Inside The Other World Cup

Hungary may not have qualified for the FIFA World Cup later this month in Russia, but at the ConIFA World Cup currently being held in London, it’s a different story. Tamás Cserép and Raphael Jucobin went down to find out more.

Regulars on London’s W3 bus service along White Hart Lane will be accustomed to seeing football fans flock on board on Saturday afternoons. Today though, instead of carrying on up to the Tottenham Hotspur stadium, the groups of supporters got off a mile before, at non-league Haringey Borough FC’s Coles Park ground. The 2500-seater, nestled in an industrial estate in North London, was set to play host to its second match of the World Cup group stages. The ConIFA World Cup, that is.

The ConIFA World Cup is an international tournament set up for teams who represent minority groups and unrecognised states which are not part of FIFA, with the 2018 edition being hosted by London. Among the participants, Székely Land and Matabeleland would face off in this crucial Group C fixture.

Székely Land (Székelyföld in Hungarian) is an ethnically Hungarian region in the heart of Transylvania. Since the Trianon Treaty signed in 1920 it has been part of Romania. Their team is usually supported by people from the region and Hungarians alike. Matabeleland, on the other hand, is a region of Zimbabwe which is mostly inhabited by the Ndebele people. The football association hopes to promote development through sport in the region, which has been largely been left to its own devices by Mugabe’s regime.

Conifa World Cup

In the run-down rusted stands, rickety seats awaited the Székely and Matabeleland faithful. Most Székely fans chose to stand by the barrier surrounding the pitch, away from the British spectators who are perhaps less-accustomed to Eastern European ultra-groups. Hungarians were wearing their national team’s kit along with the usual fan-favourite black ‘Magyarország’ T-shirts. Matabeleland supporters were present in high numbers as well, with many wearing traditional Ndebele clothing and waving Zimbabwean flags. Throughout the game they created a vibrant atmosphere, showing support through traditional songs and dances. Both Hungarians and neutrals were even tempted and encouraged to take part – there was a mutual respect between both sets of players and fans, showing solidarity for each other’s political situation.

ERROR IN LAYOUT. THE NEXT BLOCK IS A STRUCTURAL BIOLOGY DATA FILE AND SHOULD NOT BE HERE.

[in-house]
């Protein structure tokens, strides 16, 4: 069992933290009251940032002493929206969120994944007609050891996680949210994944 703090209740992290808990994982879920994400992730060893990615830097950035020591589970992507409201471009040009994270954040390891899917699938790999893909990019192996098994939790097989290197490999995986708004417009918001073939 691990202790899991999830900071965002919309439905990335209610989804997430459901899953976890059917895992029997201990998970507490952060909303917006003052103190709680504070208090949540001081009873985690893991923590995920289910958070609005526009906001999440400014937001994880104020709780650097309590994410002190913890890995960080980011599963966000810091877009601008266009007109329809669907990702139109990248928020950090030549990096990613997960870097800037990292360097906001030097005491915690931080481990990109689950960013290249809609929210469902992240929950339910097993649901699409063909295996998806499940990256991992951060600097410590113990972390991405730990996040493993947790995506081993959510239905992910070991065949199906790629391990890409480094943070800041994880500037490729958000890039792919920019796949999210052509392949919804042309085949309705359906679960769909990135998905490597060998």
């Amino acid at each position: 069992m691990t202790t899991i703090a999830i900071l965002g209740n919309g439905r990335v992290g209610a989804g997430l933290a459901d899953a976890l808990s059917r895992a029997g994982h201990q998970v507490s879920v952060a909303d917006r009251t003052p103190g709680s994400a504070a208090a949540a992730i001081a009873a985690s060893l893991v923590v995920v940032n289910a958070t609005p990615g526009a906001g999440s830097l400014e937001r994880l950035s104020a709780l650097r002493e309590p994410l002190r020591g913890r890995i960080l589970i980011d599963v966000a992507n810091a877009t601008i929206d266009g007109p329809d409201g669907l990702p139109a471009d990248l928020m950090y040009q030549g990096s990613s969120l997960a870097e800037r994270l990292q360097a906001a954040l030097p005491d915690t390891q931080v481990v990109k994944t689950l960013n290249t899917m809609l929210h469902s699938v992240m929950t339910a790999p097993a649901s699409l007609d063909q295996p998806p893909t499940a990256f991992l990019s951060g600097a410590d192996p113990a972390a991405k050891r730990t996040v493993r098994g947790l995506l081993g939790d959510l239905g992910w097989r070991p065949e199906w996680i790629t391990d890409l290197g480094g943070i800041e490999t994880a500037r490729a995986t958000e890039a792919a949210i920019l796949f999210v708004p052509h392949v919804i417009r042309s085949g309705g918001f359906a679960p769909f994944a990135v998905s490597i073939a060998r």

The Hungarians welcomed kick-off with the customary red, white and green flares as they set about creating the atmosphere the national team’s ultras are so known for. However, it was Matabeleland who got off to a quick start as attacker Sawusani Mudimba came close to finding the opener in the first few seconds of the match. The game was very even until the 24th minute, when Matabeleland substitute Dude clattered the oncoming striker and was promptly shown red, tipping the balance of the fixture in Székely Land’s direction.

The Matabeleland defence eventually cracked soon afterwards in the 30th minute when a hard challenge by substitute Sidibindi, lucky to escape the same fate as his goalkeeper just six minutes prior, resulted in a penalty, which was converted by DVTK player Fülöp. Székely Land went onto score two more before half time, with a long range free kick from midfielder Györgyi and a simple tap in from a Györgyi cross by the aptly named Magyari. Matabeleland were very vulnerable at the back throughout the match, with long balls over their defensive line often leading to clear-cut chances for the Hungarian outfit.

The second half was much more balanced, but Magyari was able to nick another goal capitalising on a mistake by substitute goalkeeper Sithole (4-0). Soon enough, the pace of the game visibly slowed as both sides tired. However, substitute striker László neatly poked the ball past Sithole to make it 5-0.

In defence of Matabeleland, there had been a noticeable disparity in skill between the two teams. The Székely Team boasted a team captained and led by centre-back Csaba Csizmadia, who has been capped 14 times for Hungary, as well as various players plying their trade in Romania’s Liga I.

Despite their heavy loss, Matabeleland fans were, to their credit, in full voice throughout the match, inspiring both neutral and Hungarian fans alike by sharing their culture. Even renowned Székely-native manager László Bölöni, best known for his stints at Sporting CP and Rennes, was taking photos and videos with the Matabeleland fans.

The atmosphere and energy of these games is a stark contrast to the pomp and artifice that will greet fans at the ‘real’ World Cup in a couple of weeks’ time. Despite the undeniable gulf in quality between the two tournaments, the CONIFA World Cup can at least pride itself on being the more authentic football experience. If you are in the London area in the upcoming week and in need of live football, don’t hesitate to check out one of the games.